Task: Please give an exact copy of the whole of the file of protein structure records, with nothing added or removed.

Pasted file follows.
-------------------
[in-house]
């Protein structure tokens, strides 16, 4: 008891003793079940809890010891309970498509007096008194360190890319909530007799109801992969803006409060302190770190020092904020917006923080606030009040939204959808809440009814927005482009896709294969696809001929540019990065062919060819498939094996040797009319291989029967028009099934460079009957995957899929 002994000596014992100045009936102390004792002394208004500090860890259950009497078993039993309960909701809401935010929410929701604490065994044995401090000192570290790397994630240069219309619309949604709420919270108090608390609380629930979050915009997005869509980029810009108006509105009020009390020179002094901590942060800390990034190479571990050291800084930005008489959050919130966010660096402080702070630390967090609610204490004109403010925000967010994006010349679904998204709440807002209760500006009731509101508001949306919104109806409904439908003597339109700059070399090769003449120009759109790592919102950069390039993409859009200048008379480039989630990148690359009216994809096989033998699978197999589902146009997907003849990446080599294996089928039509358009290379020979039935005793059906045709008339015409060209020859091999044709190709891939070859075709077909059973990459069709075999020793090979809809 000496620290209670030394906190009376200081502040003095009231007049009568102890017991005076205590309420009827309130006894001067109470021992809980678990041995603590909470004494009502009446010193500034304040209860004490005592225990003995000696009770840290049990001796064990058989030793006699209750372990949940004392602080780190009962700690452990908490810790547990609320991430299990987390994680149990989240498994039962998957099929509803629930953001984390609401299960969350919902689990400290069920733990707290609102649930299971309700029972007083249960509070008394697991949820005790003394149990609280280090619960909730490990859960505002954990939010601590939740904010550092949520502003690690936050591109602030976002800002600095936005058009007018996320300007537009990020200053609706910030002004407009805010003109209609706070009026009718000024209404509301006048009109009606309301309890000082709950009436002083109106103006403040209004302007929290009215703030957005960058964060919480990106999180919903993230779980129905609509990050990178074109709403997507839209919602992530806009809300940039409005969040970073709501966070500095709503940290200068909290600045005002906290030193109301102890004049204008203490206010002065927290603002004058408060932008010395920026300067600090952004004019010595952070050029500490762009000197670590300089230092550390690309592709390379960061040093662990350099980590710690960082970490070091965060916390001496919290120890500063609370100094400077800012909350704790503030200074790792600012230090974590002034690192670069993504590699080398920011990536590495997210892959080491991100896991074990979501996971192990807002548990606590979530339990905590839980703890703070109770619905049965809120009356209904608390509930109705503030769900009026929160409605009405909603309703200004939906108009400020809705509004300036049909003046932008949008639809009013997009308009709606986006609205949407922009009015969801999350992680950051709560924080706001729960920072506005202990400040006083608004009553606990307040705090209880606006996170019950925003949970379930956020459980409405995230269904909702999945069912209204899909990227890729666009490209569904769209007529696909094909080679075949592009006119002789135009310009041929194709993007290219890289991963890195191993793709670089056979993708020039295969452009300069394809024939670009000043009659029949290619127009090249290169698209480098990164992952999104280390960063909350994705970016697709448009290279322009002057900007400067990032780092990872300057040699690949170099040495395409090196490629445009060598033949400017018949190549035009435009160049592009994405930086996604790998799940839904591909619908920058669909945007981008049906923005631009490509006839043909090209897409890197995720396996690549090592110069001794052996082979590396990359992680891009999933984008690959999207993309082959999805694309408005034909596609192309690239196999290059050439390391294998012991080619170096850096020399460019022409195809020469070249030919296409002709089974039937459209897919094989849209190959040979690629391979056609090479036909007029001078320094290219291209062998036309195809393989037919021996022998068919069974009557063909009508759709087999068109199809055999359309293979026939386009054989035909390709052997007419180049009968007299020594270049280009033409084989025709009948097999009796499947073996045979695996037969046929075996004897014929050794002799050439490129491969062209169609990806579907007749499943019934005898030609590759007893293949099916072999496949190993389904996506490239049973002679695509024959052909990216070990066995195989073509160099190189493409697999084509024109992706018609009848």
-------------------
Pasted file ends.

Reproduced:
[in-house]
């Protein structure tokens, strides 16, 4: 008891003793079940809890010891309970498509007096008194360190890319909530007799109801992969803006409060302190770190020092904020917006923080606030009040939204959808809440009814927005482009896709294969696809001929540019990065062919060819498939094996040797009319291989029967028009099934460079009957995957899929 002994000596014992100045009936102390004792002394208004500090860890259950009497078993039993309960909701809401935010929410929701604490065994044995401090000192570290790397994630240069219309619309949604709420919270108090608390609380629930979050915009997005869509980029810009108006509105009020009390020179002094901590942060800390990034190479571990050291800084930005008489959050919130966010660096402080702070630390967090609610204490004109403010925000967010994006010349679904998204709440807002209760500006009731509101508001949306919104109806409904439908003597339109700059070399090769003449120009759109790592919102950069390039993409859009200048008379480039989630990148690359009216994809096989033998699978197999589902146009997907003849990446080599294996089928039509358009290379020979039935005793059906045709008339015409060209020859091999044709190709891939070859075709077909059973990459069709075999020793090979809809 000496620290209670030394906190009376200081502040003095009231007049009568102890017991005076205590309420009827309130006894001067109470021992809980678990041995603590909470004494009502009446010193500034304040209860004490005592225990003995000696009770840290049990001796064990058989030793006699209750372990949940004392602080780190009962700690452990908490810790547990609320991430299990987390994680149990989240498994039962998957099929509803629930953001984390609401299960969350919902689990400290069920733990707290609102649930299971309700029972007083249960509070008394697991949820005790003394149990609280280090619960909730490990859960505002954990939010601590939740904010550092949520502003690690936050591109602030976002800002600095936005058009007018996320300007537009990020200053609706910030002004407009805010003109209609706070009026009718000024209404509301006048009109009606309301309890000082709950009436002083109106103006403040209004302007929290009215703030957005960058964060919480990106999180919903993230779980129905609509990050990178074109709403997507839209919602992530806009809300940039409005969040970073709501966070500095709503940290200068909290600045005002906290030193109301102890004049204008203490206010002065927290603002004058408060932008010395920026300067600090952004004019010595952070050029500490762009000197670590300089230092550390690309592709390379960061040093662990350099980590710690960082970490070091965060916390001496919290120890500063609370100094400077800012909350704790503030200074790792600012230090974590002034690192670069993504590699080398920011990536590495997210892959080491991100896991074990979501996971192990807002548990606590979530339990905590839980703890703070109770619905049965809120009356209904608390509930109705503030769900009026929160409605009405909603309703200004939906108009400020809705509004300036049909003046932008949008639809009013997009308009709606986006609205949407922009009015969801999350992680950051709560924080706001729960920072506005202990400040006083608004009553606990307040705090209880606006996170019950925003949970379930956020459980409405995230269904909702999945069912209204899909990227890729666009490209569904769209007529696909094909080679075949592009006119002789135009310009041929194709993007290219890289991963890195191993793709670089056979993708020039295969452009300069394809024939670009000043009659029949290619127009090249290169698209480098990164992952999104280390960063909350994705970016697709448009290279322009002057900007400067990032780092990872300057040699690949170099040495395409090196490629445009060598033949400017018949190549035009435009160049592009994405930086996604790998799940839904591909619908920058669909945007981008049906923005631009490509006839043909090209897409890197995720396996690549090592110069001794052996082979590396990359992680891009999933984008690959999207993309082959999805694309408005034909596609192309690239196999290059050439390391294998012991080619170096850096020399460019022409195809020469070249030919296409002709089974039937459209897919094989849209190959040979690629391979056609090479036909007029001078320094290219291209062998036309195809393989037919021996022998068919069974009557063909009508759709087999068109199809055999359309293979026939386009054989035909390709052997007419180049009968007299020594270049280009033409084989025709009948097999009796499947073996045979695996037969046929075996004897014929050794002799050439490129491969062209169609990806579907007749499943019934005898030609590759007893293949099916072999496949190993389904996506490239049973002679695509024959052909990216070990066995195989073509160099190189493409697999084509024109992706018609009848």